A change in rules for the most liquid part of the agency mortgage-bond market as Wall Street fights municipal seizures would make even government-backed loans costlier for certain borrowers, according to JPMorgan Chase & Co. analysts.
The Securities Industry and Financial Markets Association has discussed with its members who set guidelines for To-Be-Announced, or TBA, trading of the debt whether to exclude loans from areas that use eminent domain powers to buy “underwater” mortgages, said Kenneth Bentsen, an executive vice president at the New York-based group. San Bernardino County, California, last month created an authority to consider the action.
Excluding loans from the TBA market, where forward sales contracts can be filled with any bonds matching a broad set of characteristics, “would have a significant effect on credit availability for borrowers in these locations,” JPMorgan analysts led by Matt Jozoff wrote in a July 13 report.
The rule change would reflect powers available to investors and banks to withhold new mortgages now that the ubiquity of tax-supported programs has reduced the influence of other loans. Lenders restricted credit last decade in North Carolina, Georgia and Maryland in response to state predatory lending laws, the analysts said. Government-backed programs guarantee more than 90 percent of originations, even as both Democratic and Republican policy makers in Washington say they hope to reduce that amount.
For other loans, the use of eminent domain would lead investors to demand interest rates as much as 2 percentage points higher “or simply not lend there at all,” the JPMorgan analysts said.
TBA trading is used in the $5.4 trillion market for so-called agency mortgage securities guaranteed by taxpayer supported Fannie Mae and Freddie Mac or U.S.-owned Ginnie Mae. Officials who want to bolster housing by curbing defaults among underwater homeowners, or those who owe more than properties’ values, are considering seizing non-delinquent loans from the $1 trillion of bonds without those guarantees for an amount deemed fair value in order to lower borrowers’ debts.
Mortgage Resolution Partners LLC, which proposed the initiative to San Bernardino County, is also reaching out to officials in Florida, Nevada, and elsewhere in California, Compass Point Research & Trading LLC said yesterday in a report. Suffolk County, New York, is also considering the plan, the New York Times reported July 15, citing a county executive.
Robert Hockett, a professor of law at Cornell University, said in a telephone interview that he believed the talk from Sifma wasn’t serious because the move would potentially run afoul of so-called redlining or antitrust laws. Hockett describes himself as “an unpaid adviser” to San Francisco-based MRP after getting a “small payment” for research from the firm.
Being eligible for the TBA market, which Sifma says involves “hundreds of billions of dollars of daily trading,” boosts bond prices by making debt easier to buy and sell, reducing loan rates. TBA trading also represents the backbone of lending because it allows originators to sell bonds before they’re created, making it easier to lock rates for borrowers. The Wall Street Journal reported the potential exclusion of loans from areas using eminent domain last week.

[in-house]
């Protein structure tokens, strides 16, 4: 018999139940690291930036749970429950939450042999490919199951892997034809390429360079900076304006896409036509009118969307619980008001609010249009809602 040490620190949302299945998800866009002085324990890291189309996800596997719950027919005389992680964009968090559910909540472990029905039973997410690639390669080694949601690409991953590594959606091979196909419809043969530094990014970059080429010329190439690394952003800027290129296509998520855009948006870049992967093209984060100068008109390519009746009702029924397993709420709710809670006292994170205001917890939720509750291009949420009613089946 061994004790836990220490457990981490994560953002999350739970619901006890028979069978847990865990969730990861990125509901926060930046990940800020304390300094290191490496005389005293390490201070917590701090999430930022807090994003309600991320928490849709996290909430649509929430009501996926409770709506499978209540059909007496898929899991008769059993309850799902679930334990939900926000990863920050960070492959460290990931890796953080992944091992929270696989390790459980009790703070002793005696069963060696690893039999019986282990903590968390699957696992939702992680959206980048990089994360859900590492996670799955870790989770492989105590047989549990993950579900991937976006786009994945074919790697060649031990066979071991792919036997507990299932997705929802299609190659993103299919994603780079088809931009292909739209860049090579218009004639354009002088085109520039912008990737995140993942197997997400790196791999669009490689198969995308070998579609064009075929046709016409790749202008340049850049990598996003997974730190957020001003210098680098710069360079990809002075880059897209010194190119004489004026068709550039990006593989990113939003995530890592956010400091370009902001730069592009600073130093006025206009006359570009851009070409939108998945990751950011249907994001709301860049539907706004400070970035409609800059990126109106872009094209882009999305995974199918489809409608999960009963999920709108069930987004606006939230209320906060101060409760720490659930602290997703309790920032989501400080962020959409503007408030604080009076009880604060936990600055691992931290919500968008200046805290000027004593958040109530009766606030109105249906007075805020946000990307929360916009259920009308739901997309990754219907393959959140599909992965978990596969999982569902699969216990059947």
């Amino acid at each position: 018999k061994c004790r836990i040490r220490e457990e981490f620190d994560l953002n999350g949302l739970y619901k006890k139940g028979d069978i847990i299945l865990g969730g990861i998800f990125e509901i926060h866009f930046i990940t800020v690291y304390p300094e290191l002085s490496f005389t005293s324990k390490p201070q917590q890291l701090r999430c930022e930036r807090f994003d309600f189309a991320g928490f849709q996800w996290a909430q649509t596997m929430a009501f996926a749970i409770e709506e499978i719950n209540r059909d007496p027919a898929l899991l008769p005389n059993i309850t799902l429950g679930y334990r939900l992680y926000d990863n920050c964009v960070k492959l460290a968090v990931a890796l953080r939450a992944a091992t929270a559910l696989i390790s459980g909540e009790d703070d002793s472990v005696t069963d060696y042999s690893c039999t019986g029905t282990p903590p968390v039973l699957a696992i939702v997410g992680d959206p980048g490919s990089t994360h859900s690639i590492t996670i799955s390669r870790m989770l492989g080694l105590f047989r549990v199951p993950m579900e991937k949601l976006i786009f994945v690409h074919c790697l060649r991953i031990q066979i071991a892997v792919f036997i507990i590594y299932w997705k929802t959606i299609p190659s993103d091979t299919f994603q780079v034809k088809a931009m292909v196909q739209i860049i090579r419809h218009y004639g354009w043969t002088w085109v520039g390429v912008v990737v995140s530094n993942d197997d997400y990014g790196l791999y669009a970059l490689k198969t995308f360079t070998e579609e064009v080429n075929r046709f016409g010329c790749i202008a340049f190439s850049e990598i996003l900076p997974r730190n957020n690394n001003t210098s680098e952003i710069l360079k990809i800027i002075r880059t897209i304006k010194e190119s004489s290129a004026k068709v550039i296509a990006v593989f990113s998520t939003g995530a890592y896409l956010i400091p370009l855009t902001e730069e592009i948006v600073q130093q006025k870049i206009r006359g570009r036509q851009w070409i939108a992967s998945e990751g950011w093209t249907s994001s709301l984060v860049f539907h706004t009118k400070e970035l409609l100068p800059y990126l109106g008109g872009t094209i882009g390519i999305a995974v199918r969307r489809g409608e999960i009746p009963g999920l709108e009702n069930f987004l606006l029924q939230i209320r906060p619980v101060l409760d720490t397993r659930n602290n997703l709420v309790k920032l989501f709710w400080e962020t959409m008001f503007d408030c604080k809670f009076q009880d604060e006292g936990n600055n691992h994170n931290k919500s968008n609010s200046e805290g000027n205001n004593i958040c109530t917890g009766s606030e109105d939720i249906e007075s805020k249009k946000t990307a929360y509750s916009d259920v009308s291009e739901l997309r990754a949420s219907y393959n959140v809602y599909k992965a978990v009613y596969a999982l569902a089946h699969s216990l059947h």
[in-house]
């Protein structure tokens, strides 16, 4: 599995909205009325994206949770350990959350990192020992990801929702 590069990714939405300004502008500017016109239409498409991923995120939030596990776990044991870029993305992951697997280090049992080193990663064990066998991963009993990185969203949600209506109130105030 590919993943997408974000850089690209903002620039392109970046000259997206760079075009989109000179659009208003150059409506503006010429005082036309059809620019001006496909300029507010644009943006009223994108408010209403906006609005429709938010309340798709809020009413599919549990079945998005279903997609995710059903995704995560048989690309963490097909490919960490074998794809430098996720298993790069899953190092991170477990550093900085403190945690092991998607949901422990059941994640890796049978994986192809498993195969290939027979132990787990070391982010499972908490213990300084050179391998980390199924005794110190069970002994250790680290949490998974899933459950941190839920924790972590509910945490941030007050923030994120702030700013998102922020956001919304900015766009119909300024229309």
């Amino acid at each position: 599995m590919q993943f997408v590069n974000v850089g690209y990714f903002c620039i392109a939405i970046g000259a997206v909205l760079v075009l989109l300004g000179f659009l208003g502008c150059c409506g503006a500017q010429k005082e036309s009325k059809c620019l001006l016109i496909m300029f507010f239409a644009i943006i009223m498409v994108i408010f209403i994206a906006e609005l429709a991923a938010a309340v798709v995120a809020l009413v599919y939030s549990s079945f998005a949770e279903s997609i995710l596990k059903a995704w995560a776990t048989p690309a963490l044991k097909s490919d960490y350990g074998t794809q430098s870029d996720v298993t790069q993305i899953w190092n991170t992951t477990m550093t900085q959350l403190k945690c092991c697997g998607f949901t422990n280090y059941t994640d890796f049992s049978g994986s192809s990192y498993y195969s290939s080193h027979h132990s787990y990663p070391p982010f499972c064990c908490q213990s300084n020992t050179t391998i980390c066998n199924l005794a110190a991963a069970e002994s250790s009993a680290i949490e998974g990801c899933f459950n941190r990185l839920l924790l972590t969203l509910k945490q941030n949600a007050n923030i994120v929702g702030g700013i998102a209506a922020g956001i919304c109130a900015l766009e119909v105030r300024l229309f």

“The Federal Housing Finance Agency has concerns with this use of eminent domain and is communicating with county officials to better understand their intentions,” said Corinne Russell, a spokeswoman for the overseer of Fannie Mae and Freddie Mac.
Terry Carr, a spokeswoman for Ginnie Mae, didn’t immediately return an e-mail yesterday seeking comment. Brian Sullivan, a spokesman for the Department of Housing and Urban Development, which manages agencies that insure loans put into Ginnie Mae bonds, declined to comment.
Pacific Investment Management Co., AllianceBernstein LP and Western Asset Management Co. have said the eminent domain proposal adds to state and federal actions that will reduce their desire to buy non-agency mortgage bonds once the government seeks to lessen its role in lending.
Laurie Goodman, the Amherst Securities Group analyst who opposes using eminent domain even after saying more principal cuts for homeowners are needed to rescue housing, suggested using TBA changes to push back on the strategy in a report last month. Fannie Mae and Freddie Mac, which own more than $100 billion of non-agency securities, could “stop the program immediately” by refusing to back certain new loans, she wrote.
Sifma explored the TBA exclusion on a conference call last week and “generally, participants were in favor,” Barclays Plc analysts including Nicholas Strand wrote in a July 13 report.
The JPMorgan analysts said “the rationale is that these loans could have significantly different risk characteristics than generic loans.” Loans excluded for similar reasons include debt with prepayment penalties or loan-to-value ratios of more than 125 percent, and securities filled more than 10 percent with mortgages exceeding typical size limits, they said.
“The fundamental concept that underlies TBA market is homogeneity,” Bentsen said in an e-mail. “The integrity of this market is of utmost importance, and market participants share a similar feeling of responsibility to ensure the market works as efficiently as possible so as to provide maximum benefits to consumers, lenders and other market participants.”
Any move to exclude a county’s loans before it makes a final decision would be “illegal,” David Wert, a San Bernardino County spokesman, said in an e-mail. “We plan to have a public discussion on this idea and any others that might provide relief to homeowners and get our economy moving again, despite any intimidation tactics.”